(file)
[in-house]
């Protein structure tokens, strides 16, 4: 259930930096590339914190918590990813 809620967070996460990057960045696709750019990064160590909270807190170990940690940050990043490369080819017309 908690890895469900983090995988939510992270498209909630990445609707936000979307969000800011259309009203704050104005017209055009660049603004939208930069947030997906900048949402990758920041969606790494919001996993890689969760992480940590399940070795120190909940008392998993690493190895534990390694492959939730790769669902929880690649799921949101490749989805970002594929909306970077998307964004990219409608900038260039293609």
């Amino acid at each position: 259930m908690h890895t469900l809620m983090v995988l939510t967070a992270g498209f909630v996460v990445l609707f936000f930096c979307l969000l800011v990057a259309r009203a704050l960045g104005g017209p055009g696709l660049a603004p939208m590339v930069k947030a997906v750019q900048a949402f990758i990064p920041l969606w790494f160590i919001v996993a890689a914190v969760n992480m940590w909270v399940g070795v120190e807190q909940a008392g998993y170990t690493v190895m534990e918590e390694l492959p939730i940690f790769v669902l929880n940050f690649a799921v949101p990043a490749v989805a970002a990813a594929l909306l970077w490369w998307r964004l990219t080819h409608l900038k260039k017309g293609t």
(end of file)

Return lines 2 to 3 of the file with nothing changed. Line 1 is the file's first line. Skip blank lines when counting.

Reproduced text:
């Protein structure tokens, strides 16, 4: 259930930096590339914190918590990813 809620967070996460990057960045696709750019990064160590909270807190170990940690940050990043490369080819017309 908690890895469900983090995988939510992270498209909630990445609707936000979307969000800011259309009203704050104005017209055009660049603004939208930069947030997906900048949402990758920041969606790494919001996993890689969760992480940590399940070795120190909940008392998993690493190895534990390694492959939730790769669902929880690649799921949101490749989805970002594929909306970077998307964004990219409608900038260039293609």
């Amino acid at each position: 259930m908690h890895t469900l809620m983090v995988l939510t967070a992270g498209f909630v996460v990445l609707f936000f930096c979307l969000l800011v990057a259309r009203a704050l960045g104005g017209p055009g696709l660049a603004p939208m590339v930069k947030a997906v750019q900048a949402f990758i990064p920041l969606w790494f160590i919001v996993a890689a914190v969760n992480m940590w909270v399940g070795v120190e807190q909940a008392g998993y170990t690493v190895m534990e918590e390694l492959p939730i940690f790769v669902l929880n940050f690649a799921v949101p990043a490749v989805a970002a990813a594929l909306l970077w490369w998307r964004l990219t080819h409608l900038k260039k017309g293609t």